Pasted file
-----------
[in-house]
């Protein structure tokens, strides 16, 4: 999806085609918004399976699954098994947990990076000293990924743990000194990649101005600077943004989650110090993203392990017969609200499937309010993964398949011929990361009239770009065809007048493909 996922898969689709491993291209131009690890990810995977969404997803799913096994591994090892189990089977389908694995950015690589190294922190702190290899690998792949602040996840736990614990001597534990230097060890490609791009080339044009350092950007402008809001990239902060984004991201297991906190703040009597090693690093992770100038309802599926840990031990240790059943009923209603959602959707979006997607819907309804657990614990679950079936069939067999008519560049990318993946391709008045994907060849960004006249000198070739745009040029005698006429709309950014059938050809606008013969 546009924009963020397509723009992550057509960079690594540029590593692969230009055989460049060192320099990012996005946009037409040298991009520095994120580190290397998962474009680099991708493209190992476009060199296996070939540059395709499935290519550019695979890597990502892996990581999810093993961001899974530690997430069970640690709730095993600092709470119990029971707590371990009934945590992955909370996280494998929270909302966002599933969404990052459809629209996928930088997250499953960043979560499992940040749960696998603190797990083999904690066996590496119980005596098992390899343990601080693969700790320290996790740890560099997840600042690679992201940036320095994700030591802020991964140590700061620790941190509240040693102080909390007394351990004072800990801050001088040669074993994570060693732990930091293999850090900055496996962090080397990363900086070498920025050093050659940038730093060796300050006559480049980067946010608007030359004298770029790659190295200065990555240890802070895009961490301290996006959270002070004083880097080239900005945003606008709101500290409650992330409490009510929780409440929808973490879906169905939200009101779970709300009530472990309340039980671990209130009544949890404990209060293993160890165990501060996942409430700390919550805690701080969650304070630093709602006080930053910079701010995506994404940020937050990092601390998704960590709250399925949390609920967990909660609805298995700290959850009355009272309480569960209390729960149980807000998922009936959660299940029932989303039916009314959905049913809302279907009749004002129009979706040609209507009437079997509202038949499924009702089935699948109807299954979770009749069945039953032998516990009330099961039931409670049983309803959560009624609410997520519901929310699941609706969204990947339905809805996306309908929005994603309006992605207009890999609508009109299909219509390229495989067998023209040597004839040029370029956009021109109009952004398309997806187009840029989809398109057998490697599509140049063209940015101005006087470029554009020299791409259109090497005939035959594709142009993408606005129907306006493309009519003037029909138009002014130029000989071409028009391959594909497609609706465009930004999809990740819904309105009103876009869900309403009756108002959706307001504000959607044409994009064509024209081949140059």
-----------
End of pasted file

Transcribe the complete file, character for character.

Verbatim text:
[in-house]
């Protein structure tokens, strides 16, 4: 999806085609918004399976699954098994947990990076000293990924743990000194990649101005600077943004989650110090993203392990017969609200499937309010993964398949011929990361009239770009065809007048493909 996922898969689709491993291209131009690890990810995977969404997803799913096994591994090892189990089977389908694995950015690589190294922190702190290899690998792949602040996840736990614990001597534990230097060890490609791009080339044009350092950007402008809001990239902060984004991201297991906190703040009597090693690093992770100038309802599926840990031990240790059943009923209603959602959707979006997607819907309804657990614990679950079936069939067999008519560049990318993946391709008045994907060849960004006249000198070739745009040029005698006429709309950014059938050809606008013969 546009924009963020397509723009992550057509960079690594540029590593692969230009055989460049060192320099990012996005946009037409040298991009520095994120580190290397998962474009680099991708493209190992476009060199296996070939540059395709499935290519550019695979890597990502892996990581999810093993961001899974530690997430069970640690709730095993600092709470119990029971707590371990009934945590992955909370996280494998929270909302966002599933969404990052459809629209996928930088997250499953960043979560499992940040749960696998603190797990083999904690066996590496119980005596098992390899343990601080693969700790320290996790740890560099997840600042690679992201940036320095994700030591802020991964140590700061620790941190509240040693102080909390007394351990004072800990801050001088040669074993994570060693732990930091293999850090900055496996962090080397990363900086070498920025050093050659940038730093060796300050006559480049980067946010608007030359004298770029790659190295200065990555240890802070895009961490301290996006959270002070004083880097080239900005945003606008709101500290409650992330409490009510929780409440929808973490879906169905939200009101779970709300009530472990309340039980671990209130009544949890404990209060293993160890165990501060996942409430700390919550805690701080969650304070630093709602006080930053910079701010995506994404940020937050990092601390998704960590709250399925949390609920967990909660609805298995700290959850009355009272309480569960209390729960149980807000998922009936959660299940029932989303039916009314959905049913809302279907009749004002129009979706040609209507009437079997509202038949499924009702089935699948109807299954979770009749069945039953032998516990009330099961039931409670049983309803959560009624609410997520519901929310699941609706969204990947339905809805996306309908929005994603309006992605207009890999609508009109299909219509390229495989067998023209040597004839040029370029956009021109109009952004398309997806187009840029989809398109057998490697599509140049063209940015101005006087470029554009020299791409259109090497005939035959594709142009993408606005129907306006493309009519003037029909138009002014130029000989071409028009391959594909497609609706465009930004999809990740819904309105009103876009869900309403009756108002959706307001504000959607044409994009064509024209081949140059």